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U.S.-Russia Arms Control Process Blows Up

Oct. 14, 2020 (EIRNS)—Ever since he met with Russian Deputy Foreign Minister Sergei Ryabkov in Helsinki on Oct. 5, U.S. Presidential Envoy for Arms Control Marshall Billingslea has been running around claiming that the U.S. and Russia have reached an agreement in principle on a conditional extension of New START to include a freeze on stockpiles of all warheads, including nonstrategic warheads. He did this again yesterday at the Heritage Foundation. The sides have reached an agreement in principle “at the highest levels of our two governments,” Billingslea said, reported Defense One news website.

It turns out that it is not true. The Russians have never confirmed Billingslea’s optimism anyway, but Ryabkov issued a particularly sharp statement in response late yesterday. He said Washington’s position on freezing nuclear arsenals was “unacceptable.” He said Moscow would refuse any agreement on New START that was timed to coincide with the Nov. 3 U.S. presidential election. “If the Americans need to report to their superiors something about which they allegedly agreed with the Russian Federation before their elections, then they will not get it,” Ryabkov said.

Already on Oct. 11, the Russian embassy in Vienna had poured cold water on a Wall Street Journal report to the same effect as Billingslea’s comments of yesterday. “#Russia and #U.S. didn’t agree on nuclear arsenals freeze. It’s unclear what the U.S. media information is based upon. Framework agreement on #ArmsControl can be developed at any time should the U.S. accept our proposals,” it said. Today, in comments to Russian media, reported by TASS, Foreign Minister Sergey Lavrov very forcefully described Billingslea’s proposal as “unscrupulous.... We have always considered and continue to consider that an agreement on strategic stability must be based on the consideration of interests of all negotiating sides, on an analysis of threats that the other side presents to your country and on a search for a compromise that will take interests of—and, therefore, real threats to—all sides into account.”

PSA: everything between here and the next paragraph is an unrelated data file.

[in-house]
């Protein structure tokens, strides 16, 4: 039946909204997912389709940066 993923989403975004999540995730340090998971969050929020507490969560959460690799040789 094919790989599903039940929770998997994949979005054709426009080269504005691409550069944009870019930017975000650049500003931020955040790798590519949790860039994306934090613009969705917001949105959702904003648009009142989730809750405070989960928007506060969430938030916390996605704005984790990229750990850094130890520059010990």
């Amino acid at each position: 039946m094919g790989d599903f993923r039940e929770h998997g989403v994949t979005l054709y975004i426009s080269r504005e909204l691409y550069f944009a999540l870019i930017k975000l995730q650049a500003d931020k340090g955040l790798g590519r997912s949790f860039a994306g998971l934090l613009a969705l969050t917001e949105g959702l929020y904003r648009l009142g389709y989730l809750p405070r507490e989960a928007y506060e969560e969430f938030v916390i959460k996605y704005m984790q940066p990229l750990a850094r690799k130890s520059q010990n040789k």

Now, he explained, Washington is trying to bring the category of non-strategic nuclear weapons, the so-called tactical nuclear weapons, on the table. But, “before we include this category in arms control discussions, you are to take all these tactical missiles with tactical warheads to your own territory. It has these tactical nuclear weapons deployed in five NATO countries. Besides, in violation of the Non-Proliferation Treaty, it involves NATO countries in drills on use and handling of nuclear weapons.”

Defense One reports that the U.S. has been trying to persuade Russia to include its tactical warhead stockpile in a new arms control agreement for some time (the U.S. estimates that Russia has 1,500-2,500 such warheads). Billingslea’s statement to the Heritage Foundation was:

“What we’ve indicated to the Russians is that we are in fact willing to extend the New START Treaty for some period of time provided that they agree to a limitation, a freeze, in their nuclear arsenal. We’re willing to do the same. I don’t see how it’s in anyone’s interests to allow Russia to build up its inventory of these tactical nuclear weapons systems with which they like to threaten NATO. We cannot agree to a construct that leaves unaddressed 55% or more of the Russian arsenal.”

But this is what the Russians have not agreed to, and like the earlier effort to include China in a three-way negotiation, it appears guaranteed to sabotage the prospects for an agreement, especially with time running out before the New START treaty expires on Feb. 5, 2021.

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